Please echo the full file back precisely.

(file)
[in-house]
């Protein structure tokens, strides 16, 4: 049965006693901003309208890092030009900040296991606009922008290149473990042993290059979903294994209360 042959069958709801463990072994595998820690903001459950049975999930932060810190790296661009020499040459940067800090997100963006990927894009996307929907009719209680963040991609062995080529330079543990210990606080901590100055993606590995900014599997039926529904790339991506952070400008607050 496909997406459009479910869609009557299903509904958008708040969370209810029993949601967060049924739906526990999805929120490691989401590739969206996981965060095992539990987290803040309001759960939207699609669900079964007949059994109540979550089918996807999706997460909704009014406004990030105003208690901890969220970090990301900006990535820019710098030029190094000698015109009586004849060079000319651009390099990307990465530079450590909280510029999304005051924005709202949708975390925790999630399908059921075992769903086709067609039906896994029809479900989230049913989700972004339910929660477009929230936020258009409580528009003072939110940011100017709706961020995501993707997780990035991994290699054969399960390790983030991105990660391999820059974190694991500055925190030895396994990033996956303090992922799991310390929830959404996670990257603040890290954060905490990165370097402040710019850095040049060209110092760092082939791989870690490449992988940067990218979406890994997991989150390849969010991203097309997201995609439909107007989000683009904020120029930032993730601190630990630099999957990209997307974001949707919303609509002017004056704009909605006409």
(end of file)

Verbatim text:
[in-house]
């Protein structure tokens, strides 16, 4: 049965006693901003309208890092030009900040296991606009922008290149473990042993290059979903294994209360 042959069958709801463990072994595998820690903001459950049975999930932060810190790296661009020499040459940067800090997100963006990927894009996307929907009719209680963040991609062995080529330079543990210990606080901590100055993606590995900014599997039926529904790339991506952070400008607050 496909997406459009479910869609009557299903509904958008708040969370209810029993949601967060049924739906526990999805929120490691989401590739969206996981965060095992539990987290803040309001759960939207699609669900079964007949059994109540979550089918996807999706997460909704009014406004990030105003208690901890969220970090990301900006990535820019710098030029190094000698015109009586004849060079000319651009390099990307990465530079450590909280510029999304005051924005709202949708975390925790999630399908059921075992769903086709067609039906896994029809479900989230049913989700972004339910929660477009929230936020258009409580528009003072939110940011100017709706961020995501993707997780990035991994290699054969399960390790983030991105990660391999820059974190694991500055925190030895396994990033996956303090992922799991310390929830959404996670990257603040890290954060905490990165370097402040710019850095040049060209110092760092082939791989870690490449992988940067990218979406890994997991989150390849969010991203097309997201995609439909107007989000683009904020120029930032993730601190630990630099999957990209997307974001949707919303609509002017004056704009909605006409």